Did North Korea really kill off 20,000 political prisoners? (VIDEO)


This video grab taken from North Korean TV on March 20, 2013 shows leader Kim Jong-Un's overseeing a live fire military drill. An American minister accuses the regime of massacring prisoners, although the evidence is unclear.


North Korean TV

SEOUL, South Korea — In 2009, American minister Robert Park crossed into North Korea to protest what he called a “genocide” in the country’s six prison camps. Of course, the regime detained and later released him, making him one of six Americans held in North Korea in recent years.

Korean-American pastor Kenneth Bae is the most recent captive, sentenced to 15 years of hard labor and visited this week by his mother.

Recently, Park has continued his ardent anti-regime activism. He is now alleging that the mysterious disappearance of 20,000 or so prisoners from one enormous penal colony, Camp 22, is evidence of a massacre in what he terms North Korea’s “Killing Fields.”

The accusation, if true, would be explosive, coming as the United Nations panel investigates alleged crimes against humanity in North Korea’s penal colonies.

Last year, satellite photographs suggested that the regime had shut down Camp 22, one of North Korea’s worst, which held 30,000 captives in the far northeast. The regime reportedly regarded it as a “maximum security zone,” or an area completely closed off to the outside world.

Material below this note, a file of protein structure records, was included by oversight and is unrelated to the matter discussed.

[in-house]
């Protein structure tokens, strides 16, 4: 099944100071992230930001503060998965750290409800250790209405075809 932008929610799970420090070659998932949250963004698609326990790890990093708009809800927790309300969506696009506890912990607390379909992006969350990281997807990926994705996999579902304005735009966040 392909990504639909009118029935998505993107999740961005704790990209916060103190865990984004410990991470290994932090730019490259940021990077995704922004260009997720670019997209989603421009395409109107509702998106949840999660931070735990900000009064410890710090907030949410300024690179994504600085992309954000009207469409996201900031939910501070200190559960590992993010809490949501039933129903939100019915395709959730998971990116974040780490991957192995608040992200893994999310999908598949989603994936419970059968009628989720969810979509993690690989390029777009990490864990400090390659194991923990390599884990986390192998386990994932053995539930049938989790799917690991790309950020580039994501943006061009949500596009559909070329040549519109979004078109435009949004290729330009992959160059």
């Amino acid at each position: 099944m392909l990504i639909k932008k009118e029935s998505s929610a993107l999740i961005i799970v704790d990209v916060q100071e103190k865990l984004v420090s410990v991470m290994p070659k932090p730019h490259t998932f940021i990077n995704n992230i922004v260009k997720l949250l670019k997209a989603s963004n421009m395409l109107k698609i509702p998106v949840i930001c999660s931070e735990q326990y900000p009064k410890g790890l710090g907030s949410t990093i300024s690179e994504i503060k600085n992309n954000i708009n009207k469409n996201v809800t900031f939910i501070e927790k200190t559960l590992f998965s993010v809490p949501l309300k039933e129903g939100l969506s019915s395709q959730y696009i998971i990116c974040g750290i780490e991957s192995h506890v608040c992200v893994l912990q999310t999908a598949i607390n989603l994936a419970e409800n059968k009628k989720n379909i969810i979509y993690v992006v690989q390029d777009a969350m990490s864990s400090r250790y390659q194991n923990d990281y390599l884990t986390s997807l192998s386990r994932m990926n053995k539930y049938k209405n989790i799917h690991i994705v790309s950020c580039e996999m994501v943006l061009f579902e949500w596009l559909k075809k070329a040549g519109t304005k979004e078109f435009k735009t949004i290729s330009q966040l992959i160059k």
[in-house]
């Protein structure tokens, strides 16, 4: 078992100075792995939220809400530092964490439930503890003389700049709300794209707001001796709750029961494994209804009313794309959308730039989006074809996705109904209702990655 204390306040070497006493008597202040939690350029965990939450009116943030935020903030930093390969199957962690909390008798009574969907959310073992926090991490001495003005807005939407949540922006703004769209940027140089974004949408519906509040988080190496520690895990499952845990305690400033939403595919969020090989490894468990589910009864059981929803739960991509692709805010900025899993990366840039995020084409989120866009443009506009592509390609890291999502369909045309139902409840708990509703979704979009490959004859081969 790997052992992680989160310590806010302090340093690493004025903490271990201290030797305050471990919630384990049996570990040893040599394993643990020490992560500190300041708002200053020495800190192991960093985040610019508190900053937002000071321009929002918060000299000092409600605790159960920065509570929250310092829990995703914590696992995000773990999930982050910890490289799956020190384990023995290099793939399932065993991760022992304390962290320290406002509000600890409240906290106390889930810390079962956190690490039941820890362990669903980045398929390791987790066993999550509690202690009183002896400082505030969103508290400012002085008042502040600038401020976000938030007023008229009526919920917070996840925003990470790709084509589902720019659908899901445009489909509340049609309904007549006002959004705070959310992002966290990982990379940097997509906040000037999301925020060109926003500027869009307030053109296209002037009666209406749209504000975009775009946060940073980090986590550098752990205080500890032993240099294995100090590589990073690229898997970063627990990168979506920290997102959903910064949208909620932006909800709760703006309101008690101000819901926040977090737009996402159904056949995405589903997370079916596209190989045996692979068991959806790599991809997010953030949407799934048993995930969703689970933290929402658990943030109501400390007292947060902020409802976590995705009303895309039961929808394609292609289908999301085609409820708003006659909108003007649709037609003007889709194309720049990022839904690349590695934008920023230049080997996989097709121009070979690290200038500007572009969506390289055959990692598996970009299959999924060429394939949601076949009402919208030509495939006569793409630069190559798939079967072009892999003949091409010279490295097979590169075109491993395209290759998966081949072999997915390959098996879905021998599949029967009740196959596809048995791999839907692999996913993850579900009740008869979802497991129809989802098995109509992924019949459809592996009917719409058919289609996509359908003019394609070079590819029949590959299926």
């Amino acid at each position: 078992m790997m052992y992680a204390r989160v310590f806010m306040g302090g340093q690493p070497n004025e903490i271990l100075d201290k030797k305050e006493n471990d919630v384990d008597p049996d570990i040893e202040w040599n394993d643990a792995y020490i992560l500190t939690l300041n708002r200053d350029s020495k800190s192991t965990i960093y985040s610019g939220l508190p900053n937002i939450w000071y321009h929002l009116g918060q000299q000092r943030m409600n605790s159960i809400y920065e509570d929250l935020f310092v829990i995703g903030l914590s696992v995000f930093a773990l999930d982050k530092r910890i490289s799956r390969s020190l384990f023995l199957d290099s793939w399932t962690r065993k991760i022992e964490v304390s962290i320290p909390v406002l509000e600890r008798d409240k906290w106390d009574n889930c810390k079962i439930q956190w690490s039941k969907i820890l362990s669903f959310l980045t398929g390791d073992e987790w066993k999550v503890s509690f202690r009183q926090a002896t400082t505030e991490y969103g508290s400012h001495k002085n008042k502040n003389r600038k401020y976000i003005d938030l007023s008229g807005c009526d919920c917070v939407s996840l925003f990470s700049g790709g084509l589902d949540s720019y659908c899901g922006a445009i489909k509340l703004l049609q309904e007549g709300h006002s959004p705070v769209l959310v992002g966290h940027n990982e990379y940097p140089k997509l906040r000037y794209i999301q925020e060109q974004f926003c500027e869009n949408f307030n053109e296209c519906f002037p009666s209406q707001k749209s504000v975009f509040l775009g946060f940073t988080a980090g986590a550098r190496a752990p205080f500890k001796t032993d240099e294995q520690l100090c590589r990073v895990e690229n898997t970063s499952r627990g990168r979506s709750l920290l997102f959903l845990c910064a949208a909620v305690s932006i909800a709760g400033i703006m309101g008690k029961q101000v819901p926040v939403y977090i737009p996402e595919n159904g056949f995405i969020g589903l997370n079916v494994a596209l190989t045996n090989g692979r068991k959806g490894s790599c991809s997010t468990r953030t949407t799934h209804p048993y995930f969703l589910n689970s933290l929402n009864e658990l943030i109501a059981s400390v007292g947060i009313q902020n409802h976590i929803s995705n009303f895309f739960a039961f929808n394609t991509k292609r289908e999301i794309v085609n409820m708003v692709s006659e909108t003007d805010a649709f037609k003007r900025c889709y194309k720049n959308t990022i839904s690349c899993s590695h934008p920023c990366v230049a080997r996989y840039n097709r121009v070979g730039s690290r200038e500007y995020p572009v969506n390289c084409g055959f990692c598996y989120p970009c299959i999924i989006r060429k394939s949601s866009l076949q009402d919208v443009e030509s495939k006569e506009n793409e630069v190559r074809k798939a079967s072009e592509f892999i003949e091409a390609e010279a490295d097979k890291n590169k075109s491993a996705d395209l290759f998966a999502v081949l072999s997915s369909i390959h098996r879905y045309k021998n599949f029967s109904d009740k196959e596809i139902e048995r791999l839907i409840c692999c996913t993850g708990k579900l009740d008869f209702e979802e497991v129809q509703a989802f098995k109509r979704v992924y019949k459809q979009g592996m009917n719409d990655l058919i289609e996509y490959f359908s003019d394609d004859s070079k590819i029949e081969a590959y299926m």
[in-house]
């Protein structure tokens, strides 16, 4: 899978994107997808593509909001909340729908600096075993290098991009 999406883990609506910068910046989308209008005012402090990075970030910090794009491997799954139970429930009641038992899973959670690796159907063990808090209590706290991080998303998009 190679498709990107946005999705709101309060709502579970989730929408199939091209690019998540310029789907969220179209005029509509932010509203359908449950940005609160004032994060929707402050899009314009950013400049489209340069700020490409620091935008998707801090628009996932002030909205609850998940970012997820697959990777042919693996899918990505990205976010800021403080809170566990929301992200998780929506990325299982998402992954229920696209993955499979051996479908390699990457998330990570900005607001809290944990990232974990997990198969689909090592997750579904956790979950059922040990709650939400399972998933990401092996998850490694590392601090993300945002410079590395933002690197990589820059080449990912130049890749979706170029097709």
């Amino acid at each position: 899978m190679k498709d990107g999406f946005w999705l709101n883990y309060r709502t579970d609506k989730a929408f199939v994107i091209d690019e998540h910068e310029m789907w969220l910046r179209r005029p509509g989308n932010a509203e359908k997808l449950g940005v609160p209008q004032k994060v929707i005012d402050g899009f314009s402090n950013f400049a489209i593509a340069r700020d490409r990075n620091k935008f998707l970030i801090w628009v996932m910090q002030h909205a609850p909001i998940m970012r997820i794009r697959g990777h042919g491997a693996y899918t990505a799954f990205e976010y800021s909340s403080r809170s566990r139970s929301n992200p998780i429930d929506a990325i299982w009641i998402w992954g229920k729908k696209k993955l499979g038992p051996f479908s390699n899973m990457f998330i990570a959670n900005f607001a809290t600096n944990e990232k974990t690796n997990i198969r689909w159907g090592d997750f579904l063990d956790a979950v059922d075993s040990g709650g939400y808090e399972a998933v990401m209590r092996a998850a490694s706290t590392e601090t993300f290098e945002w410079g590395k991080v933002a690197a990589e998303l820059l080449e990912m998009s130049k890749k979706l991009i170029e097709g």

Thousands of prisoners were apparently quietly transported to two other camps. Thousands of others cannot be accounted for, Park claims.

Unsettling as it is, Park’s conclusion is far from certain. One North Korean defector in Seoul, who asked to remain anonymous, told GlobalPost that he doubts “with huge certainty” that the story is true. He questioned why Park came to such a sensational conclusion without providing evidence.

Either way, Camp 22 has been notorious for its horrific conditions. No prisoners are known to have survived it, since they are all condemned to hard labor for life. They tend to die young, and reports indicate that three generations of captives' families are imprisoned, as well, in an effort to root out dissent.

Two former guards have reported nothing but terror. One, writing under the pseudonym Kwon Hyok, described guards observing Holocaust-style chambers where inmates were gassed. The regime uses the camps to test chemical agents, he claimed.

Other defectors allege regular torture and beatings.

In other words, in spite of the unknowns, there’s no question the camp was a terrible place.